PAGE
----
The Latest on tropical cyclone (all times local):

11:05 p.m.

Mozambique’s president says more than 200 people are confirmed dead in his country alone after a tropical cyclone roared ashore in the southern African nation over the weekend.

People trudge through a muddied path to safer ground in Chimanimani, about 600 kilometers southeast of Harare, Zimbabwe, Monday, March 18, 2019. (AP Photo/Tsvangirayi Mukwazhi)
People trudge through a muddied path to safer ground in Chimanimani, about 600 kilometers southeast of Harare, Zimbabwe, Monday, March 18, 2019. (AP Photo/Tsvangirayi Mukwazhi)

President Filipe Nyusi announced the death toll while meeting with his ministers in the largely destroyed city of Beira, the Portuguese news agency Lusa reported late Tuesday.

The president also announced three days of national mourning and said his government would declare a national emergency.

Hundreds of thousands of people remain at risk as rivers burst their banks, torrential rains continue and flood waters rise, stranding some people on rooftops and in trees.

People wait in a queue to receive food supplies from soldiers in Chimanimani, about 600 kilometers southeast of Harare, Zimbabwe, Monday, March 18, 2019. (AP Photo/Tsvangirayi Mukwazhi)
People wait in a queue to receive food supplies from soldiers in Chimanimani, about 600 kilometers southeast of Harare, Zimbabwe, Monday, March 18, 2019. (AP Photo/Tsvangirayi Mukwazhi)

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10:45 a.m.

Hundreds are dead, many more missing and thousands at risk from massive flooding in Mozambique, Malawi and Zimbabwe caused by Cyclone Idai and persistent rains.

Schoolchildren are stranded across a collapsed bridge in Chimanimani, southeast of Harare, Zimbabwe, Monday, March 18, 2019. (AP Photo/Tsvangirayi Mukwazhi)
Schoolchildren are stranded across a collapsed bridge in Chimanimani, southeast of Harare, Zimbabwe, Monday, March 18, 2019. (AP Photo/Tsvangirayi Mukwazhi)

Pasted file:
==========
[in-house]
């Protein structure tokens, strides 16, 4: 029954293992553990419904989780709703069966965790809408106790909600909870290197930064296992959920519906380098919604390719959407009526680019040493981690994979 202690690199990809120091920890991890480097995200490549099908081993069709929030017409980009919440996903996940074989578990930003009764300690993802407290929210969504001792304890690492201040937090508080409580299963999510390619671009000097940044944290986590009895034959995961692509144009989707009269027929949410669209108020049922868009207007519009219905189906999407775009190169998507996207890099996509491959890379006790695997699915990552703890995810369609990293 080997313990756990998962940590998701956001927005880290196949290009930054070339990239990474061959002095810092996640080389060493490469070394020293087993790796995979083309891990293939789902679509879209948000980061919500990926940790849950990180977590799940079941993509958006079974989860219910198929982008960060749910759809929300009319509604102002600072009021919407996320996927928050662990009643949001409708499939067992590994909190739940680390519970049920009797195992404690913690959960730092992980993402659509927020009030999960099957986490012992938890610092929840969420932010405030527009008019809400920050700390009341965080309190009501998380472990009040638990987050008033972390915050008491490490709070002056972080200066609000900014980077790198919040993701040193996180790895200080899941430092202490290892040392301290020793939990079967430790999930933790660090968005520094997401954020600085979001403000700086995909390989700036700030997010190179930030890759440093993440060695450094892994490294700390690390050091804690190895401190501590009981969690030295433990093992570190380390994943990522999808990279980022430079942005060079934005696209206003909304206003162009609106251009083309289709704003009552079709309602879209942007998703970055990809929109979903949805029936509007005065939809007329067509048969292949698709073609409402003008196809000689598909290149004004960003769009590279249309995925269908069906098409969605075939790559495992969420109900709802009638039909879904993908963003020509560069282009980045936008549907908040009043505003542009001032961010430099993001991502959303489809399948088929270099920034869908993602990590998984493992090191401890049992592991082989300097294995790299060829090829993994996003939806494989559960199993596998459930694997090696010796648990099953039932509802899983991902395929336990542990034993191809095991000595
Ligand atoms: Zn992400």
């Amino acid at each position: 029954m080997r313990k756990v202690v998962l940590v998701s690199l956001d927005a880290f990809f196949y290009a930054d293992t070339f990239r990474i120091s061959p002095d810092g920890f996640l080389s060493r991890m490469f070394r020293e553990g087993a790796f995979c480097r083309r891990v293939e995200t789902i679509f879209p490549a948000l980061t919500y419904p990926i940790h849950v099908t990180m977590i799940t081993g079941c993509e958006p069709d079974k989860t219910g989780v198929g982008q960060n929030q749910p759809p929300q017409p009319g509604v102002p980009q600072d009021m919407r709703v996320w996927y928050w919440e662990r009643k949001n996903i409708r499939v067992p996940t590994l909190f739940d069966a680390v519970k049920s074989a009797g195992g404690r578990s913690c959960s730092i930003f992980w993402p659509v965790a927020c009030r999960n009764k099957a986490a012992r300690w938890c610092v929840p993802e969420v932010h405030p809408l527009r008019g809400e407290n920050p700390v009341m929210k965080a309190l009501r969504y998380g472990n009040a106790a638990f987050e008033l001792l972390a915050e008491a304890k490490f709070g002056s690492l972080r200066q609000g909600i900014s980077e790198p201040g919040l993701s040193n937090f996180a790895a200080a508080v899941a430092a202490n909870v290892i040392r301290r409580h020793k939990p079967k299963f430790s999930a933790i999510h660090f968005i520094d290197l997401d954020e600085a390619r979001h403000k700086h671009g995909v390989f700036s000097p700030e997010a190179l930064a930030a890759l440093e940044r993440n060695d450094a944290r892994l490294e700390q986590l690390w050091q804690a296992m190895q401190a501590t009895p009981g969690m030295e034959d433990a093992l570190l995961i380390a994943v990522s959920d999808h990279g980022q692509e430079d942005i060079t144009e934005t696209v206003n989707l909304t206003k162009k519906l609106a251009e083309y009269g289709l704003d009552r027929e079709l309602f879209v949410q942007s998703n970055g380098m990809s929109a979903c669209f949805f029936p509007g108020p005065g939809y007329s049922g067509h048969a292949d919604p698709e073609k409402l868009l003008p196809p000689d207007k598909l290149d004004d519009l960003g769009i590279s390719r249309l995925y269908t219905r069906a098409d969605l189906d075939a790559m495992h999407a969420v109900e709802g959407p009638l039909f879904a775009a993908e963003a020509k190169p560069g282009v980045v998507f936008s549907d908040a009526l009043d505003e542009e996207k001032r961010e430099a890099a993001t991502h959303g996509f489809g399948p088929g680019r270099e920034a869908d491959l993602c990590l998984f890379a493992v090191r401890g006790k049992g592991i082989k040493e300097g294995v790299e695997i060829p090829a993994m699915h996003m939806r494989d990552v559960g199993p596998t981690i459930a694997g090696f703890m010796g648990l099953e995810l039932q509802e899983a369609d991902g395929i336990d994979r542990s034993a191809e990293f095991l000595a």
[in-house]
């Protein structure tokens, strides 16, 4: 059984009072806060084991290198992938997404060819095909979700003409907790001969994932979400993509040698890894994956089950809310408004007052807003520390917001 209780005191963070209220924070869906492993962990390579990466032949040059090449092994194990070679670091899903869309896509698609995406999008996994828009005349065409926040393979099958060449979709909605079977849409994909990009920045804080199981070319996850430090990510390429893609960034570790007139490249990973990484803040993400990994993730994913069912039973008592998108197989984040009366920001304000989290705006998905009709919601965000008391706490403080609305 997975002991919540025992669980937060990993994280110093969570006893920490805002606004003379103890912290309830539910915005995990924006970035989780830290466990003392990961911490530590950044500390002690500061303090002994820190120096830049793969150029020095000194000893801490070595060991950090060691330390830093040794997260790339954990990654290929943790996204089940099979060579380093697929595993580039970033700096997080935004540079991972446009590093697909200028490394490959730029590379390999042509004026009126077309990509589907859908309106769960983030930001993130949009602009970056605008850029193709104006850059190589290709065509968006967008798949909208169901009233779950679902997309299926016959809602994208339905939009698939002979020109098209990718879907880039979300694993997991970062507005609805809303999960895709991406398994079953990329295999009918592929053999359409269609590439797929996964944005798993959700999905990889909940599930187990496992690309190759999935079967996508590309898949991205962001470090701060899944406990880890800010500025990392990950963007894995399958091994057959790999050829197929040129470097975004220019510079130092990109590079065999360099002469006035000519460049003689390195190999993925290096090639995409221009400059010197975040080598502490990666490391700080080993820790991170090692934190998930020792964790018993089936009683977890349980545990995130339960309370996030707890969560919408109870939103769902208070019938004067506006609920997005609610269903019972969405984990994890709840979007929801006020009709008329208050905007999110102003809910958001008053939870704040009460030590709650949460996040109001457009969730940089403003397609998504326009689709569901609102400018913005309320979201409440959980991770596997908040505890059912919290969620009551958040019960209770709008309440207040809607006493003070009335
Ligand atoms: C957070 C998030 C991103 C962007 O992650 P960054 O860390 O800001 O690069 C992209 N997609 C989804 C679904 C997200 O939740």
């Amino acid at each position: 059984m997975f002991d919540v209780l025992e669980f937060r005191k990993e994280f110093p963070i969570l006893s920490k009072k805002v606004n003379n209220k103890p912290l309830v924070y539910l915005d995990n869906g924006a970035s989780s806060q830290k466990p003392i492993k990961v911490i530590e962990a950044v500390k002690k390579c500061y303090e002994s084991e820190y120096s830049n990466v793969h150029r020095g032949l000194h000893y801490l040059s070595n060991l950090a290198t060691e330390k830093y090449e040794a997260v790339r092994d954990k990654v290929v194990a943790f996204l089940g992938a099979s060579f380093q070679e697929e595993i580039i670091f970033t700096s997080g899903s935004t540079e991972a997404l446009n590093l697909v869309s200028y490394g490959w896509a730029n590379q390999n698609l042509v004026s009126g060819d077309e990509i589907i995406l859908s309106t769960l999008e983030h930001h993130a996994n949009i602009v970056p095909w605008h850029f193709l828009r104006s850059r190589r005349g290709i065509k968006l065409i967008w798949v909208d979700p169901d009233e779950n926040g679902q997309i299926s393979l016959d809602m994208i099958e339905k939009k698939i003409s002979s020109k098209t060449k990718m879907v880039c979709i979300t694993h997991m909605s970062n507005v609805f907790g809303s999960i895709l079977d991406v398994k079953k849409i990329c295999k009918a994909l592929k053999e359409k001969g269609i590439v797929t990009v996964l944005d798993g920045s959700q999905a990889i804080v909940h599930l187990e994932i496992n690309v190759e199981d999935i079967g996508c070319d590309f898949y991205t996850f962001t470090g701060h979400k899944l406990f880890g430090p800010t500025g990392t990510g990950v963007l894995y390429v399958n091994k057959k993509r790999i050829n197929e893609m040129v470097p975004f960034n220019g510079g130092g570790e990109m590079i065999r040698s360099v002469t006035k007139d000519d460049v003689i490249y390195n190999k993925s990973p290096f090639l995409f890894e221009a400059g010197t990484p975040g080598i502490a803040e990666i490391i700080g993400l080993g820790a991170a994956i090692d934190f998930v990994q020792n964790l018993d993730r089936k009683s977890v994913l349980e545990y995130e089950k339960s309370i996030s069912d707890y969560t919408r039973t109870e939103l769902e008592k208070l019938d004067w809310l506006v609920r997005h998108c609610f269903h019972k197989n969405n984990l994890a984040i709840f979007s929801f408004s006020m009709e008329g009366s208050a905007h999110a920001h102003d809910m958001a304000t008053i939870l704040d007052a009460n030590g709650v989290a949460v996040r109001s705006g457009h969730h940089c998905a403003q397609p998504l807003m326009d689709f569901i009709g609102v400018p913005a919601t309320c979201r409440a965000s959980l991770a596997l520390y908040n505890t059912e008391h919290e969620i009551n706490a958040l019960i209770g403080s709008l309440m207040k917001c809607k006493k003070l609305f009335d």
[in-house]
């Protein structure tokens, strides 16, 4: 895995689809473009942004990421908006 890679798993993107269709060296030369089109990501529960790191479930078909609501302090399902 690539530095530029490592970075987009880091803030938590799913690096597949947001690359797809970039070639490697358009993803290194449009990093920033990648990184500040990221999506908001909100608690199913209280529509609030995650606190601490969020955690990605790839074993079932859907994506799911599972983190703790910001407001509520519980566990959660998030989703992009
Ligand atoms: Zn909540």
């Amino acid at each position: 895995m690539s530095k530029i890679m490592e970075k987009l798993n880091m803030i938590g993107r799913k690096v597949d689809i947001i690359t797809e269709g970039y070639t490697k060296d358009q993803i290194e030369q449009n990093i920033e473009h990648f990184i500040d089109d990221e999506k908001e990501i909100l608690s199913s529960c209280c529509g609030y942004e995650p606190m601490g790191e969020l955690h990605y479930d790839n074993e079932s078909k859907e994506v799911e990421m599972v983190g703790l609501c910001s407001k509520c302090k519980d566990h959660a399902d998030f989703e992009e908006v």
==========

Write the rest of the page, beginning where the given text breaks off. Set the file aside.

International aid agencies and government officials are scrambling Tuesday to rescue families trapped by the floodwaters from rivers that have burst their banks and are still rising.

Mozambique’s President Filipe Nyusi said the death toll could go as high as 1,000 from the cyclone and flooding. Although emergency workers caution they do not know if the fatalities will reach that estimate, they say this is the most destructive flooding in 20 years.

Hardest hit by the cyclone is Mozambique’s Beira port, a city of 500,000, where thousands of homes have been destroyed. Flooding waters have inundated large areas of rural Mozambique and its neighboring countries.

Luckymore Rusero and his family walk past a collapsing road in Chimanimani, southeast of Harare, Zimbabwe, Monday, March 18, 2019. (AP Photo/Tsvangirayi Mukwazhi)
Luckymore Rusero and his family walk past a collapsing road in Chimanimani, southeast of Harare, Zimbabwe, Monday, March 18, 2019. (AP Photo/Tsvangirayi Mukwazhi)
A woman makes her way to a school building being used as an emergency shelter for some 300 local people who are unable to return to their homes following cyclone force winds and heavy rain in the coastal city of Beira, Mozambique, Sunday March 17, 2019. (Josh Estey/CARE via AP)
A woman makes her way to a school building being used as an emergency shelter for some 300 local people who are unable to return to their homes following cyclone force winds and heavy rain in the coastal city of Beira, Mozambique, Sunday March 17, 2019. (Josh Estey/CARE via AP)
The poor neighbourhood of Nhamudima, which has been razed by the passing cyclone, in the coastal city of Beira, Mozambique, Sunday March 17, 2019. (Josh Estey/CARE via AP)
The poor neighbourhood of Nhamudima, which has been razed by the passing cyclone, in the coastal city of Beira, Mozambique, Sunday March 17, 2019. (Josh Estey/CARE via AP)
In this photo taken on Friday, March 15, 2019 and provided by the International Red Cross, people carry their personal effects after Tropical Cyclone Idai, in Beira, Mozambique. (Denis Onyodi/IFRC via AP)
In this photo taken on Friday, March 15, 2019 and provided by the International Red Cross, people carry their personal effects after Tropical Cyclone Idai, in Beira, Mozambique. (Denis Onyodi/IFRC via AP)
Mozambique's President Filipe Nyusi says that as many as 1,000 could have by killed by Cyclone Idai.;
Mozambique’s President Filipe Nyusi says that as many as 1,000 could have by killed by Cyclone Idai.;
The Red Cross says that as much as 90 percent of Mozambique's central port city of Beira has been damaged or destroyed by tropical Cyclone Idai. (March 18)
The Red Cross says that as much as 90 percent of Mozambique’s central port city of Beira has been damaged or destroyed by tropical Cyclone Idai. (March 18)

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